Science-the in a sentence

The word "science-the" in a example sentences. Learn the definition of science-the and how to use it in a sentence.

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How to use science-the in a sentence. Science-the pronunciation.

Looking, then, in this way, at the institution-coming down to us, as it has, from a remote age-having passed unaltered and unscathed through a thousand revolutions of nations-and engaging, as disciples in its school of mental labor, the intellectual of all times-the first thing that must naturally arrest the attention is the singular combination that it presents of an operative with a speculative organization-an art with a science-the technical terms and language of a mechanical profession with the abstruse teachings of a profound philosophy.
When it comes to other kinds of science-the sciences blatant and ubiquitous-the science by which men become millionaires-I am possessed with an angry hostility, a resentful apprehension.
Vain efforts of enlightened churchmen in behalf of the scientific view Steady progress of science-the work of Cuvier and Brongniart Granvile Penn's opposition The defection of Buckland and Lyell to the scientific side Surrender of the theologians Remnants of the old belief Death-blow given to the traditional theory of the Deluge by the discovery of the Chaldean accounts Results of the theological opposition to science IV.
So ended the last great demonstration, thus far, on the side of sacred science-the last retreating shot from the theological rear guard.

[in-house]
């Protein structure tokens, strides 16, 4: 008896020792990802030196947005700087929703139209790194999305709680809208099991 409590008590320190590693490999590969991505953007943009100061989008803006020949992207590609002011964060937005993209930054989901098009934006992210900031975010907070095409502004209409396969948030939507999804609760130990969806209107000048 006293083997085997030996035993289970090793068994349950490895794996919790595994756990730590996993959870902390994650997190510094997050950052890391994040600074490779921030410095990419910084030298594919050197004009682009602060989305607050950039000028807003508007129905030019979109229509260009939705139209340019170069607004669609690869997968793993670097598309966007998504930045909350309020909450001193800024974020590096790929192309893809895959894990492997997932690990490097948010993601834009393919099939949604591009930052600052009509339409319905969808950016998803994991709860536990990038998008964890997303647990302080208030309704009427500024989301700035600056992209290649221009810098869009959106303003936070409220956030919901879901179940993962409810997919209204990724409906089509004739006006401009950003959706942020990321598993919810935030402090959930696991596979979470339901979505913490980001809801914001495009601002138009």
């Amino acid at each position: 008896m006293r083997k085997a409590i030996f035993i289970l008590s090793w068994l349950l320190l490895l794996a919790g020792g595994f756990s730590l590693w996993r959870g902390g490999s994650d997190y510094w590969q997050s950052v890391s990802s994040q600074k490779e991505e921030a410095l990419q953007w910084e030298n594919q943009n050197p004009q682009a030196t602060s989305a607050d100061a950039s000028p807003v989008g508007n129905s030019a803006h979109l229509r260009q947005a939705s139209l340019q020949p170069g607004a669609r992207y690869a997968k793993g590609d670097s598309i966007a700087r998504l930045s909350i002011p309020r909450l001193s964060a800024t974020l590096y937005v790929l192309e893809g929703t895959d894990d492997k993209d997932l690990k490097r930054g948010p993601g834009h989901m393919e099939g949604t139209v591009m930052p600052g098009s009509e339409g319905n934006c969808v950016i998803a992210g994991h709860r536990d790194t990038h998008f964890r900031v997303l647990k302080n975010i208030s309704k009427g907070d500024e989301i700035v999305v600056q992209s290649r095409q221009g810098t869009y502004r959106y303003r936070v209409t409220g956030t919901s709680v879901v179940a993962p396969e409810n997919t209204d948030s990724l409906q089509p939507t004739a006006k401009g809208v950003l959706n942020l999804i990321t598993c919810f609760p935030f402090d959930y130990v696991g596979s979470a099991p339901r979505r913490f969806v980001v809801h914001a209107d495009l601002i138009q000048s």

Now two Kingdoms, at the present time, are known to Science-the Inorganic and the Organic.
He says that such great progress has been made in his science-the science of the chemical processes in living things-that "their cryptic character seems to have disappeared almost suddenly.
The wondrous speed-the quick change of scene-the perfect comfort-the life-like character of the power in motion, the invisible, and mysterious, and mighty steam horse, urged, and guided, and checked by the hand of Science-the cautionary, long, shrill whistle-the beautiful grey vapor, the breath of the unseen animal, floating over the fields by which we pass, sometimes hanging stationary for a moment in the air, and then melting away like a vision-furnish sufficiently congenial amusement for a period-minded observer.
Men repudiate every science, the very substance of science,-the definition of the destiny and the welfare of men,-and this repudiation they designate as science.

Examples of Science-the

Example #1
Here it is before us-a venerable school, discoursing of the deepest subjects of wisdom, in which sages might alone find themselves appropriately employed, and yet having its birth and deriving its first life from a society of artisans, whose only object was, apparently, the construction of material edifices of stone and mortar.
Example #2
Let us first examine it as a whole, before we investigate its parts, just as we would first view, as critics, the general effect of a building, before we began to inquire into its architectural details.
Example #3
This was born in me, no doubt; I cannot trace it to circumstances of my life, or to any particular moment of my mental growth.
Example #4
Even those branches of science which are concerned with things that interest me-which deal with plants and animals and the heaven of stars-even these I cannot contemplate without uneasiness, a spiritual disaffection; new discoveries, new theories, however they engage my intelligence, soon weary me, and in some way depress.
Example #5
Along both these streams of influence, one arising in the life of Jesus, and the other in the reasonings of theologians, legends of miracles grew luxuriantly.
Example #6
But while this vast influence, poured forth from the heart of the Founder of Christianity, streamed through century after century, inspiring every development of mercy, there came from those who organized the Church which bears his name, and from those who afterward developed and directed it, another stream of influence-a theology drawn partly from prehistoric conceptions of unseen powers, partly from ideas developed in the earliest historic nations, but especially from the letter of the Hebrew and Christian sacred books.